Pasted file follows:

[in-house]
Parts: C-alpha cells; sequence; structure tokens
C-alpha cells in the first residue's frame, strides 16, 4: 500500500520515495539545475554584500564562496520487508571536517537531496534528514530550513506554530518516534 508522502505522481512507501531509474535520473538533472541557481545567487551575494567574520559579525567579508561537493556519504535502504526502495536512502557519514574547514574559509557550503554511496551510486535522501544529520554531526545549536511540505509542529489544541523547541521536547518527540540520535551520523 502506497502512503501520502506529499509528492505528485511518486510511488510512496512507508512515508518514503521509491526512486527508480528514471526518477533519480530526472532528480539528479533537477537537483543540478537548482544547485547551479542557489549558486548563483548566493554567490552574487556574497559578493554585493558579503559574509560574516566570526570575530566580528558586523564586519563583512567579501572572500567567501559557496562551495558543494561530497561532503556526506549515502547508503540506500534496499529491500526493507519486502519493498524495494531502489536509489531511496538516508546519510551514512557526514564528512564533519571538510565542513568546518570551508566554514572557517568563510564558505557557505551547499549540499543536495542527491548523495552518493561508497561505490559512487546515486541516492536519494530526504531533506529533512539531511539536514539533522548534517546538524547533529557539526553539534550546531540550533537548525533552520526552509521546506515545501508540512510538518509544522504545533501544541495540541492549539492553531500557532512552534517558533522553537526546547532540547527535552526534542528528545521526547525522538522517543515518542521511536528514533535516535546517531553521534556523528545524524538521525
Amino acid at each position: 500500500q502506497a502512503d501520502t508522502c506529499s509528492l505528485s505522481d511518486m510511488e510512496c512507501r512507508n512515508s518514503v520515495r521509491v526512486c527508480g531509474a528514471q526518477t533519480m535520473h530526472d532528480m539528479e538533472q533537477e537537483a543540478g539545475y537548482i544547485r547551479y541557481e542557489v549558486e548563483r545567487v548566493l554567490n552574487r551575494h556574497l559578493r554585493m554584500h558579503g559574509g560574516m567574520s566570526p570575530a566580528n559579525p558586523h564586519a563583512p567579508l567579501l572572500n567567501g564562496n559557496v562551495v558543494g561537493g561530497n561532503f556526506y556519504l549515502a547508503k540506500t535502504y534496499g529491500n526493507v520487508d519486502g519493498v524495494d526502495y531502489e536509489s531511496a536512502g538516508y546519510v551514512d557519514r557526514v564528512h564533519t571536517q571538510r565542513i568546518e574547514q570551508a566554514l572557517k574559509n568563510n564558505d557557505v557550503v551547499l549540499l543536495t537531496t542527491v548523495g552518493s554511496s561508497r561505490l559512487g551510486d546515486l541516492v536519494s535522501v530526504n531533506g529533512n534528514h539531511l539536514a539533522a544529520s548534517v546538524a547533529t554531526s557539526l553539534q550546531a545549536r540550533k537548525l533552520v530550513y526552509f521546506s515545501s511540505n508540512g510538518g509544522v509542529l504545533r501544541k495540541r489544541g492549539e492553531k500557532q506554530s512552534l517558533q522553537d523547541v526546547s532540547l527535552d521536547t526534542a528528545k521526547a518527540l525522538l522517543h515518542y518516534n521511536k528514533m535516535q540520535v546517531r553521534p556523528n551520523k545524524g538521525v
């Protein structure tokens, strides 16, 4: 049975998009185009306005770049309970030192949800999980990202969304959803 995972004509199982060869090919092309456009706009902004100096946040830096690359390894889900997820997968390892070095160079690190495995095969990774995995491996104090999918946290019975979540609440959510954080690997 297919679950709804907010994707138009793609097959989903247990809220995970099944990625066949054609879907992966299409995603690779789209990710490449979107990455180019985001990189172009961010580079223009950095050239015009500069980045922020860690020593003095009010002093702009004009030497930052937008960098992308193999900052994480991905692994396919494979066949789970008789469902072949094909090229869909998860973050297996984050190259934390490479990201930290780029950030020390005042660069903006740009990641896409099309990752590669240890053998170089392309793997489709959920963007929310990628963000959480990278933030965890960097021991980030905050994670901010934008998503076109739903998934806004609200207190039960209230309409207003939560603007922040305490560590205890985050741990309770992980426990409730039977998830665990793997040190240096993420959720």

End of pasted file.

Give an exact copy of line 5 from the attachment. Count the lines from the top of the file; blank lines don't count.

């Protein structure tokens, strides 16, 4: 049975998009185009306005770049309970030192949800999980990202969304959803 995972004509199982060869090919092309456009706009902004100096946040830096690359390894889900997820997968390892070095160079690190495995095969990774995995491996104090999918946290019975979540609440959510954080690997 297919679950709804907010994707138009793609097959989903247990809220995970099944990625066949054609879907992966299409995603690779789209990710490449979107990455180019985001990189172009961010580079223009950095050239015009500069980045922020860690020593003095009010002093702009004009030497930052937008960098992308193999900052994480991905692994396919494979066949789970008789469902072949094909090229869909998860973050297996984050190259934390490479990201930290780029950030020390005042660069903006740009990641896409099309990752590669240890053998170089392309793997489709959920963007929310990628963000959480990278933030965890960097021991980030905050994670901010934008998503076109739903998934806004609200207190039960209230309409207003939560603007922040305490560590205890985050741990309770992980426990409730039977998830665990793997040190240096993420959720």